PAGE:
Open: 10:00 a.m. – 10:00 p.m.
Tel: 082-241-2210
Location: 5-13 Shintenchi, Naka-ku, Hiroshima 730-0034, Hiroshima Prefecture
Reference Website (English):…
Official Website (English):

The list of cooking styles continues, but to save you from overwhelming options, the ports along the coast have combined all oyster efforts into individual festivals! Nearly every weekend starting in late January, a different port will open up to celebrate and serve the versatile seafood. You can enjoy oyster nabe, oyster udon, steamed oysters, chowdered oysters, oyster curry, and oyster gratin, just to name a few.

Of course this is all in addition to the standard options, and whatever else they might come up with! The oysters served at these events are always a few hundred yen cheaper than sold normally, so come prepared to try a multitude. Many events are quite small and local, but for those excited or willing to try out Hiroshima’s oysters, attending at least one of these festivals this season is a must.


This map highlights the ports that have hosted oyster events in the past. Here is an interactive version with event names. Also, be sure to check out this website for information and detailed menus for other oyster festivals you won’t want to miss!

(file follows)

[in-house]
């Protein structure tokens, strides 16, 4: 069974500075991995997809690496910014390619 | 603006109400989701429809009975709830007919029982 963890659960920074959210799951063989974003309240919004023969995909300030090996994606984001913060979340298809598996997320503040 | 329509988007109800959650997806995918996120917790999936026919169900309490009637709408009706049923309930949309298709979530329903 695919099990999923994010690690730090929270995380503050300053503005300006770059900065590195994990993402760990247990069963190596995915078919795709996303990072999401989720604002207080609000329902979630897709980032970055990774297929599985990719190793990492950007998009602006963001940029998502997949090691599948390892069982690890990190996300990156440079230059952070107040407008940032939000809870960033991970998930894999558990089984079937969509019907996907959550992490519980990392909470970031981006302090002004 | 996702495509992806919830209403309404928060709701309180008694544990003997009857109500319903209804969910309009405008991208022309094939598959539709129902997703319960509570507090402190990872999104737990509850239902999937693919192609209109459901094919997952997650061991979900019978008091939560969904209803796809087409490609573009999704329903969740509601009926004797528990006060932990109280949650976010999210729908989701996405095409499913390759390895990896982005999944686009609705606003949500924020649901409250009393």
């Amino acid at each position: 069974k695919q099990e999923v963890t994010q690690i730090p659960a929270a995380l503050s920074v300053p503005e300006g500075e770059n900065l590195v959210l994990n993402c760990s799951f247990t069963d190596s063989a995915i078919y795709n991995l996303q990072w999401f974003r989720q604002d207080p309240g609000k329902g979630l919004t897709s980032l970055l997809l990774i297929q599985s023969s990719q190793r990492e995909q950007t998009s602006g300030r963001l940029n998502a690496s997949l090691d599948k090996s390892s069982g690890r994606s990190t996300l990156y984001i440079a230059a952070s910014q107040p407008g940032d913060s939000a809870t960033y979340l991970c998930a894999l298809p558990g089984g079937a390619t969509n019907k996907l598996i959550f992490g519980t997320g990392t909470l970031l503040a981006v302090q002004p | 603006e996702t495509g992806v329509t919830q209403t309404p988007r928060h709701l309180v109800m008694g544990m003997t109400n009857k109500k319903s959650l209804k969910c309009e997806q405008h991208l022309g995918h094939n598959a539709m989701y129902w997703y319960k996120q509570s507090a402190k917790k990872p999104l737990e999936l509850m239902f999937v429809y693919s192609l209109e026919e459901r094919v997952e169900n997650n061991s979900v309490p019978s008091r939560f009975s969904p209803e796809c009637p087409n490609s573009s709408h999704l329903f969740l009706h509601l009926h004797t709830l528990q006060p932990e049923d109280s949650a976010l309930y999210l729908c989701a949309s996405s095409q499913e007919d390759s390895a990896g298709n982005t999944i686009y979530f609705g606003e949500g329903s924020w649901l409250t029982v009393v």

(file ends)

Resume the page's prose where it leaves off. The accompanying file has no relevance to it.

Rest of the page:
Miyajima Oyster Festival

This is undoubtedly the largest festival in the prefecture. You may want to arrive early, as the lines extending to the oyster stalls tend to grow quickly, and with good reason. The vendors pre-make a select number of dishes, and when they run out they don’t make more! All of the feasting pairs well with the refreshing drinks and entertaining shows throughout the day to wash it all down.

Dates: February 11-12, 2017
Open: 10:00 a.m. – 3:00 p.m.
Price: free admission
Tel: 0829-44-2011
Location: In front of ferry terminal in Miyajima, Hatsukaichi-shi, Hiroshima Prefecture
Reference Website (Japanese): …
Official Website (English):

The Miyajima festival may be the most popular, but if you don’t need all the extra Taiko drumming, dance performances, or crowds, check out one of the many other local options!

Ono Oyster Festival

This event also features some performances, and offers a free shuttle bus from the Onoura JR station to the festival!

Date: Sunday, February 12, 2017
Time: 9:30 a.m. – 3:30 p.m.
Price: free admission
Location: Miyahama Onsen Event Ground, 1-19 Miyahama Onsen, Hatsukaichi-shi, Hiroshima Prefecture
Tel: 0829-50-0808
Reference Website (English):

Kure Seafood Festival

Date: Saturday, February 11, 2017
Time: 10:00 a.m. – sold out
Price: free admission
Location: Kure Chuo-Koen Park, Chuo 4, Kure-shi, Hiroshima Prefecture
Tel: 0823-25-3319
Reference Website (Japanese):

There is truly no better place to celebrate this oyster season than Hiroshima. However you decide to spend it, may your oyster holiday be merry and your belly be full!

By Daderot (I took this photograph.) [Public domain], via Wikimedia Commons